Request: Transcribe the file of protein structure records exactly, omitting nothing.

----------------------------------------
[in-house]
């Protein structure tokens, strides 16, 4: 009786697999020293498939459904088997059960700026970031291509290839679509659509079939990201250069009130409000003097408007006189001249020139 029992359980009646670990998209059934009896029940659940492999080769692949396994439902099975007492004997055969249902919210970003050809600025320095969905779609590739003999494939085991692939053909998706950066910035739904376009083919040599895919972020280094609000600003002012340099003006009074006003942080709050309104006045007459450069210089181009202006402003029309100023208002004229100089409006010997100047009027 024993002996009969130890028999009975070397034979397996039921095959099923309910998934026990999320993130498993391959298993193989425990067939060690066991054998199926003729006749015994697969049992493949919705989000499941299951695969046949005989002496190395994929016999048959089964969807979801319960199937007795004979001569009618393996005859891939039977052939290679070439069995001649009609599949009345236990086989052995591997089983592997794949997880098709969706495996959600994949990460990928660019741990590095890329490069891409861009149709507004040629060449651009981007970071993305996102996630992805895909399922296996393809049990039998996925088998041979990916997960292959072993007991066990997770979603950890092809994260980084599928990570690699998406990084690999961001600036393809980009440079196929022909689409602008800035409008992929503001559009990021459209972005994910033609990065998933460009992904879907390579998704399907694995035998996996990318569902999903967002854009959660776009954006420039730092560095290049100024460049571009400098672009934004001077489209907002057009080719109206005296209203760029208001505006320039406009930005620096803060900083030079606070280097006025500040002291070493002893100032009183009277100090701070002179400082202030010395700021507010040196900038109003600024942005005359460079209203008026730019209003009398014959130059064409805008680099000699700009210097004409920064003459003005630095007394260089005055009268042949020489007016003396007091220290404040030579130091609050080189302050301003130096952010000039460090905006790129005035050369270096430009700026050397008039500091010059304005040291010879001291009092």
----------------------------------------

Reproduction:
[in-house]
């Protein structure tokens, strides 16, 4: 009786697999020293498939459904088997059960700026970031291509290839679509659509079939990201250069009130409000003097408007006189001249020139 029992359980009646670990998209059934009896029940659940492999080769692949396994439902099975007492004997055969249902919210970003050809600025320095969905779609590739003999494939085991692939053909998706950066910035739904376009083919040599895919972020280094609000600003002012340099003006009074006003942080709050309104006045007459450069210089181009202006402003029309100023208002004229100089409006010997100047009027 024993002996009969130890028999009975070397034979397996039921095959099923309910998934026990999320993130498993391959298993193989425990067939060690066991054998199926003729006749015994697969049992493949919705989000499941299951695969046949005989002496190395994929016999048959089964969807979801319960199937007795004979001569009618393996005859891939039977052939290679070439069995001649009609599949009345236990086989052995591997089983592997794949997880098709969706495996959600994949990460990928660019741990590095890329490069891409861009149709507004040629060449651009981007970071993305996102996630992805895909399922296996393809049990039998996925088998041979990916997960292959072993007991066990997770979603950890092809994260980084599928990570690699998406990084690999961001600036393809980009440079196929022909689409602008800035409008992929503001559009990021459209972005994910033609990065998933460009992904879907390579998704399907694995035998996996990318569902999903967002854009959660776009954006420039730092560095290049100024460049571009400098672009934004001077489209907002057009080719109206005296209203760029208001505006320039406009930005620096803060900083030079606070280097006025500040002291070493002893100032009183009277100090701070002179400082202030010395700021507010040196900038109003600024942005005359460079209203008026730019209003009398014959130059064409805008680099000699700009210097004409920064003459003005630095007394260089005055009268042949020489007016003396007091220290404040030579130091609050080189302050301003130096952010000039460090905006790129005035050369270096430009700026050397008039500091010059304005040291010879001291009092």